I personally feed only green plant material to our pigs the last few days before butcher. That little action greatly reduces the chance of meat contamination when it’s butcher time. I butcher all our pigs at home and don’t want to take any unnecessary chances with harmful or deadly bacteria.

By the way, if your pigpen is unbearably smelly, something is wrong. Clean it, move it, and don’t let it get that bad ever again. I have 12 pigs right now. They are about 40 yards from the open window I’m sitting next to and I don’t smell a thing. No excuse folks, pigs shouldn’t be disgusting.

A little hay helps keep mature pigs like this boar healthy and in good shape.

Hay Can Prevent White Muscle Disease in Pigs

Selenium is a mineral that pigs need. A lack of selenium causes White Muscle Disease. It’s characterized by stiffness of the legs, lameness, and a white color to the meat. It’s treated simply by adding enough selenium to a pig’s diet. Some hay crops are accumulators of selenium.

Alfalfa and clover tend to be accumulators of selenium. Pretty much any plant with a taproot is going to have more selenium. I like Chikory and Wild Carrot for their selenium content as well. On that note, trees and shrubs also accumulate selenium and the leaves can be fed to pigs.

I actually feed our pigs a ton of tree fodder. We have hundreds of coppiced treed that grow a thick leaf crop every year. I’ll give our pigs maple, oak, mulberry, poplar, or wild cherry leaves every day or so. It goes a long way to keeping them healthy, and provides all the minerals that may be lacking in their fermented grains diet.

We but a little hay in the winter, but our pigs get some form of fresh greenery every day in the growing season.

Hay Adds Vitamins and Minerals to a Pig’s Diet

Quality hay is high in calcium, iron, phosphorus, magnesium, zinc, and the trace minerals that pigs need. good hay can be used as a multivitamin and mineral supplement for pigs. Poor quality hay still has the minerals, but will lack several vitamins.

Alfalfa hay has long been considered the best green crop for pigs. Whether or not it’s the best, it’s certainly a darn good one. good, vibrant, alfalfa hay has respectable amounts of Pantothenic acid, Biotin, Inositol, Niacin, and Folic acid as well as vitamins A, D, E, K, U, C, B1, B2, B6, and B12.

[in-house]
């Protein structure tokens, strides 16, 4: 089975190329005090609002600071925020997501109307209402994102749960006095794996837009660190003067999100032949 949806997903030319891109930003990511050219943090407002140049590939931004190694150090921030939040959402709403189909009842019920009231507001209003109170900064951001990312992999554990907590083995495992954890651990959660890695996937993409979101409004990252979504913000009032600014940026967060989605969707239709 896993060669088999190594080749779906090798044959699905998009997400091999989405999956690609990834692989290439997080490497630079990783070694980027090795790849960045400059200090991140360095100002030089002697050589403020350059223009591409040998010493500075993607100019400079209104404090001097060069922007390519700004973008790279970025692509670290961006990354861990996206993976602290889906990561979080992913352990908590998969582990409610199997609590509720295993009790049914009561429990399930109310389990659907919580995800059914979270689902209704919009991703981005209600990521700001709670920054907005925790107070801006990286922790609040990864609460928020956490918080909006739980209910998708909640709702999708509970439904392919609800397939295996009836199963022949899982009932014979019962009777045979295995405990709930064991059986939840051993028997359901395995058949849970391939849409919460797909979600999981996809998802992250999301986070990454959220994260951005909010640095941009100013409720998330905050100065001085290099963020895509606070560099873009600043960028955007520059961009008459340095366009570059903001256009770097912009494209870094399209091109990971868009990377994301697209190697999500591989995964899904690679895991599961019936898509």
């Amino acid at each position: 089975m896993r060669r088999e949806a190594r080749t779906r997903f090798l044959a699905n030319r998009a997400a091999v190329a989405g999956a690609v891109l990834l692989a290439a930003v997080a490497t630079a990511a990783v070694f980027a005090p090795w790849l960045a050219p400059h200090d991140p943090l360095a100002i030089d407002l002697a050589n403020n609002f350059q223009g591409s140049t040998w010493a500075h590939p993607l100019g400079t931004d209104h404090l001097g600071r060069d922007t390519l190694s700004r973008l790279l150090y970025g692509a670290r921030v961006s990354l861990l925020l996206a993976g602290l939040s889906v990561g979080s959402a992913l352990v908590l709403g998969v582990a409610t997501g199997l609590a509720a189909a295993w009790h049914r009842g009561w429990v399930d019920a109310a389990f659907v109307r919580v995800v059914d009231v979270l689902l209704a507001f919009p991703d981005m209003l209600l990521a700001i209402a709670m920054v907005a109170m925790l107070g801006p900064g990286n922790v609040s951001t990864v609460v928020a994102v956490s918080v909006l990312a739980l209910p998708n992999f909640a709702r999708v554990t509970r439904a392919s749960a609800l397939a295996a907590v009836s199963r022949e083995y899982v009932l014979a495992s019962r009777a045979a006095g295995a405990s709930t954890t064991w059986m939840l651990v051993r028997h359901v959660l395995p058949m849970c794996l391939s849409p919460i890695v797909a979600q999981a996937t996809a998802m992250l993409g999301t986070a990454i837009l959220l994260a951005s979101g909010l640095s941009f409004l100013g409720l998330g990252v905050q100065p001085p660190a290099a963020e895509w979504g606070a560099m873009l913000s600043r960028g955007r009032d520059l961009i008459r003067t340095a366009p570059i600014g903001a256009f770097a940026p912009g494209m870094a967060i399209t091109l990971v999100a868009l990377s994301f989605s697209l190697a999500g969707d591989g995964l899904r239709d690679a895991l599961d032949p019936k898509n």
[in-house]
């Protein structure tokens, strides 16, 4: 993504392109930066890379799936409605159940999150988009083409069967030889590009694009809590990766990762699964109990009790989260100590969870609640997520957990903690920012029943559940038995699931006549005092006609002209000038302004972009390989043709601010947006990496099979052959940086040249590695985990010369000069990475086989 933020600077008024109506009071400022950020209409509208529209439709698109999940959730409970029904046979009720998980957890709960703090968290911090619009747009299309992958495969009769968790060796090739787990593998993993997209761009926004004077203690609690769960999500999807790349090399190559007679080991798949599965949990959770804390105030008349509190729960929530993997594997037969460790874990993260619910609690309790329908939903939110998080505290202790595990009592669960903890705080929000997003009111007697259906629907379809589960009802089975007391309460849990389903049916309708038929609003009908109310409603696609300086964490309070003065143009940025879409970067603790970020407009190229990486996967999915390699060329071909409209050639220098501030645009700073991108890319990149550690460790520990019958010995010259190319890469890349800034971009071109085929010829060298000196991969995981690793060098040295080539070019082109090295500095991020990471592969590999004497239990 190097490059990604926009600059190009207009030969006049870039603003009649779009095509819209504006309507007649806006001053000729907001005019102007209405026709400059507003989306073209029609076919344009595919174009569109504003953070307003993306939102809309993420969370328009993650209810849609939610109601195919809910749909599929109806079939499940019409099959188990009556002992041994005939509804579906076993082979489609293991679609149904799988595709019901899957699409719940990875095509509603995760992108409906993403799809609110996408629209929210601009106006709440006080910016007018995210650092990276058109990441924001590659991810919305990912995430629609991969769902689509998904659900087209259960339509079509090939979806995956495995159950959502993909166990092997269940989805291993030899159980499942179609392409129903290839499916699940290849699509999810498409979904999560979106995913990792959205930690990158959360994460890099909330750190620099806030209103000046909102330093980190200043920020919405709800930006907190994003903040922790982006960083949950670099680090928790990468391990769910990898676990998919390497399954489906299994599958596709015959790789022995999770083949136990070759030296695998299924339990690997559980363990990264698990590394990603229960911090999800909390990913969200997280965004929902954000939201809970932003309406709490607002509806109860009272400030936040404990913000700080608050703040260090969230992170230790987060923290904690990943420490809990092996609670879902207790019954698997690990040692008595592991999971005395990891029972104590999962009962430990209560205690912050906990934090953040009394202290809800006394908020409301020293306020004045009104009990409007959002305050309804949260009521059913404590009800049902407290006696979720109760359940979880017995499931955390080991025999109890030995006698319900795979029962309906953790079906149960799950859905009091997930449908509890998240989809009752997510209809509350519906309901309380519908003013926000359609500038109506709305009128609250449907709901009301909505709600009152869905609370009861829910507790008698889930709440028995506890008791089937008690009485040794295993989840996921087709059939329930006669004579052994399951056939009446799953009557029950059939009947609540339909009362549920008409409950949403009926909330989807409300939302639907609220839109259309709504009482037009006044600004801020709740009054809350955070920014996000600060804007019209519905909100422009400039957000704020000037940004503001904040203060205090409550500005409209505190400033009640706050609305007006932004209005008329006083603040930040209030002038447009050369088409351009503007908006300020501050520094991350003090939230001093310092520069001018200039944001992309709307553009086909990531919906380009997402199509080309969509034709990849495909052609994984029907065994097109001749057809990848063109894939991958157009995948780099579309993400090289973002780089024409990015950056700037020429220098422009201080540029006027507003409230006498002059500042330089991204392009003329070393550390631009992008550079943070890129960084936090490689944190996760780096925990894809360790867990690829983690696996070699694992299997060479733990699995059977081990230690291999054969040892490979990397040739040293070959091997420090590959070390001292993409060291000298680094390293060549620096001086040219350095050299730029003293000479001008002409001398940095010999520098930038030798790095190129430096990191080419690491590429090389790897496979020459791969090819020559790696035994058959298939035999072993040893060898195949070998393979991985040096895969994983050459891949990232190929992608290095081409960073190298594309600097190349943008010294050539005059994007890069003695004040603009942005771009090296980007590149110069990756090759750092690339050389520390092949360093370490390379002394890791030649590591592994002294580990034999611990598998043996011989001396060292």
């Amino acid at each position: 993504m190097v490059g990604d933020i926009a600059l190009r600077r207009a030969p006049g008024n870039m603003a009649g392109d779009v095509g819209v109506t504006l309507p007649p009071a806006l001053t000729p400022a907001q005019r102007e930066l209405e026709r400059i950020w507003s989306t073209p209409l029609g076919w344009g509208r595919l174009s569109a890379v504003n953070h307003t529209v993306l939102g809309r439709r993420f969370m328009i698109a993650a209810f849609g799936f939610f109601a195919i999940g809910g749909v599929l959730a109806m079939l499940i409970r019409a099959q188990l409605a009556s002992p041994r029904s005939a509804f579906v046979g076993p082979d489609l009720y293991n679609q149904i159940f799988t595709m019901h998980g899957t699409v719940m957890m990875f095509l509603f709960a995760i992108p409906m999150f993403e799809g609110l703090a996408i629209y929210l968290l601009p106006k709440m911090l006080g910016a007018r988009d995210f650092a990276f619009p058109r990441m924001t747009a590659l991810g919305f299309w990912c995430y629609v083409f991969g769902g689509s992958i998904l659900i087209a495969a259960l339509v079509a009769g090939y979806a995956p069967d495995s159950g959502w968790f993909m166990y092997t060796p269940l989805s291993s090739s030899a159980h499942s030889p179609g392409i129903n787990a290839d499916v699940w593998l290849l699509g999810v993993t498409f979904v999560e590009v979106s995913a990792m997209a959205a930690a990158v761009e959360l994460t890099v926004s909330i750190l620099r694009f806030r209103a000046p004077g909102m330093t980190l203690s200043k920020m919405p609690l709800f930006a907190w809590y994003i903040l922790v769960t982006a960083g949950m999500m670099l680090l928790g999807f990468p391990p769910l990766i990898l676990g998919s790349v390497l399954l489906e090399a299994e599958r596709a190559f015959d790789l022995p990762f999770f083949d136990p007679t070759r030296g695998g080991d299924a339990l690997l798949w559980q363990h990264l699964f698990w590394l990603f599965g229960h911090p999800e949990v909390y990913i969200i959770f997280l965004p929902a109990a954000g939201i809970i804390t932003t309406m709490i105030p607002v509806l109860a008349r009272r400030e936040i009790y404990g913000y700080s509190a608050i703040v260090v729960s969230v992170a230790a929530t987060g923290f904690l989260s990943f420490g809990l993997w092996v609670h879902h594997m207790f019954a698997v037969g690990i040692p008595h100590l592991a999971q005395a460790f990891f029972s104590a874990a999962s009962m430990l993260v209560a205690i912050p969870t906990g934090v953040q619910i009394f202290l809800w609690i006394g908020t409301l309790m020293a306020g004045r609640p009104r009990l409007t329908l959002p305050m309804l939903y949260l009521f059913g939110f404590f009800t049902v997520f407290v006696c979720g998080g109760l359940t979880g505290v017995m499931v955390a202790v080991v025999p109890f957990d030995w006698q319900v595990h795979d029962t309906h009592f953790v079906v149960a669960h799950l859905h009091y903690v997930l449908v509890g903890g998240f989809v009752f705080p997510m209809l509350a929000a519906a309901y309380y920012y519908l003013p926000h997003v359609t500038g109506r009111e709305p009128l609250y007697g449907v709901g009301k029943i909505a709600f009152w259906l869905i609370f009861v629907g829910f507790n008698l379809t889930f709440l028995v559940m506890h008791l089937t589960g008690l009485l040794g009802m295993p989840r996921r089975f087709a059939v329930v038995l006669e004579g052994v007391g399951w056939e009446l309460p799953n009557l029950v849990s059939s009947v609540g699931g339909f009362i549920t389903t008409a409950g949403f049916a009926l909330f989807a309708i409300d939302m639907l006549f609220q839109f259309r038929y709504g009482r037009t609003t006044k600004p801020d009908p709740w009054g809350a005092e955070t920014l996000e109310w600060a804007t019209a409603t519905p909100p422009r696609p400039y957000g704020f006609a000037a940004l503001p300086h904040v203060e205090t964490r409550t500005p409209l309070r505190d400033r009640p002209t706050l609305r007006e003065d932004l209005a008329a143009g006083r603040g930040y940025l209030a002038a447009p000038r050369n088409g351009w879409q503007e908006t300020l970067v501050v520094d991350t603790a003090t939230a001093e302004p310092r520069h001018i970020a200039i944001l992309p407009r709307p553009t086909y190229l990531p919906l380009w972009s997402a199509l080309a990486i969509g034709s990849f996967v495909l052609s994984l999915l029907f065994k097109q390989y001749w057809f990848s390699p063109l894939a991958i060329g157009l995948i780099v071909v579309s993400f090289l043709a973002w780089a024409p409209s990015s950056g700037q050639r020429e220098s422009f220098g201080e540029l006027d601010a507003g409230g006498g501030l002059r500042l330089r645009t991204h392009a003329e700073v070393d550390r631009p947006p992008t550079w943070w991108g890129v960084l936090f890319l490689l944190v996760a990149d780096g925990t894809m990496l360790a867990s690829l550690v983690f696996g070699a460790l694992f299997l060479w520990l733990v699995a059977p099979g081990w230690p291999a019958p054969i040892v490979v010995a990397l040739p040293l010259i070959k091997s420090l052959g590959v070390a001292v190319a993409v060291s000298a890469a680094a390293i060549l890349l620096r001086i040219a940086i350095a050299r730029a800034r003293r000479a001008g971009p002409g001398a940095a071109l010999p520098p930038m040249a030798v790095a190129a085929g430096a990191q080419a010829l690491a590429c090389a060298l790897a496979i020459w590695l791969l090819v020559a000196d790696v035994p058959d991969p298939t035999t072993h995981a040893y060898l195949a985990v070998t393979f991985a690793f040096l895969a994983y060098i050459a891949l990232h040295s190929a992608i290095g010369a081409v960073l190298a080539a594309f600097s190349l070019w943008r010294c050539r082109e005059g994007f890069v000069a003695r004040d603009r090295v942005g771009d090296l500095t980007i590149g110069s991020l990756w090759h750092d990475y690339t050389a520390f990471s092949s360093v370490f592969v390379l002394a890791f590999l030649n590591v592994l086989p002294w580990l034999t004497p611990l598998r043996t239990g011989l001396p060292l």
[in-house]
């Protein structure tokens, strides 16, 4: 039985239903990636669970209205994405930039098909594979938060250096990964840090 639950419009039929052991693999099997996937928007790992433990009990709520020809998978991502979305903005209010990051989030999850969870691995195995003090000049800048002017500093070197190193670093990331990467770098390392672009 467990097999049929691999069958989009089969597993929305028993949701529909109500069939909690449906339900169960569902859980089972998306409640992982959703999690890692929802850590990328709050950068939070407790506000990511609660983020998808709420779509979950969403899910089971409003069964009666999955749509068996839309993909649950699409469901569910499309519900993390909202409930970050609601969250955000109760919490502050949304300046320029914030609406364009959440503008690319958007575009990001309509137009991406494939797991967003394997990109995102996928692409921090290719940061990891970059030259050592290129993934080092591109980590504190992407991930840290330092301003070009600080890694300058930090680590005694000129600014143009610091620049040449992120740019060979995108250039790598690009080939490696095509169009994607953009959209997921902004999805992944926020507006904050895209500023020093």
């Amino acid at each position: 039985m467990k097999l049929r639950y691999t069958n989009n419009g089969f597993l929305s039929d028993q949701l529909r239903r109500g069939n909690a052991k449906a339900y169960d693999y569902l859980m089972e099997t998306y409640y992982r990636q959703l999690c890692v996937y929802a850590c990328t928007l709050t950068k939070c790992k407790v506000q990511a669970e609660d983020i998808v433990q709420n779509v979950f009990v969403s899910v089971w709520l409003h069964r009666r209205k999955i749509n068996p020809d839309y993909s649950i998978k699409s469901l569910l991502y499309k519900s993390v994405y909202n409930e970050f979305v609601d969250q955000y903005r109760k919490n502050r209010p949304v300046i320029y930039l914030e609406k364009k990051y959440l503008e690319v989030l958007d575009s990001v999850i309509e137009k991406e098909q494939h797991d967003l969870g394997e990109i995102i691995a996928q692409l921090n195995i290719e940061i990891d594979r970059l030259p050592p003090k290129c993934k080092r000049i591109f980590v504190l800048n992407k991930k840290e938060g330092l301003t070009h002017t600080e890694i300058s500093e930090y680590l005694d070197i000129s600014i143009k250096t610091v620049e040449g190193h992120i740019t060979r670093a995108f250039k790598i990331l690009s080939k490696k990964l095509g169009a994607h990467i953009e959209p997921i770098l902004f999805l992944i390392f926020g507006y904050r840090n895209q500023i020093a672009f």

All green hays are fairly high in vitamin D. It’s crucial to pigs and very beneficial to piglets if they get extra. I was told by one old Iawo pig farmer that a little alfalfa hay was his secret to having good pig growth during the winter. He attributes it to the vitamins, and how it improved gut health.

Now, you don’t necessarily need to run out and buy a bale of hay for your pigs. Perhaps it would be a good idea. Honestly, you can get better results by giving fresh grass clippings to your animals. That’s actually the reason I insisted on finding a mower with a bag.

Fresh greens have a ton more vitamins (particularly vitamin A) and have a much smoother and more beneficial effect on their gut. One of the “secrets of old” is to give your pigs all the weeds pulled from the garden. a nice handful per pig really boosts them.

Fresh greens are our secret to the health, vigor, and vitality of our pigs. It also has a wonderful effect on the meat, creating pork with a richer and deeper flavor and with a very different fat structure. Pigs fed green fodder will have high-oleic acid fat (the healthy stuff).

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I practice what I preach. Here in rural west Michigan, me, my wife, and 5 young kids work together to grow food, raise animals, and grow aninmal feed on just 1 acre. I teach homesteading classes locally, and help people where I can.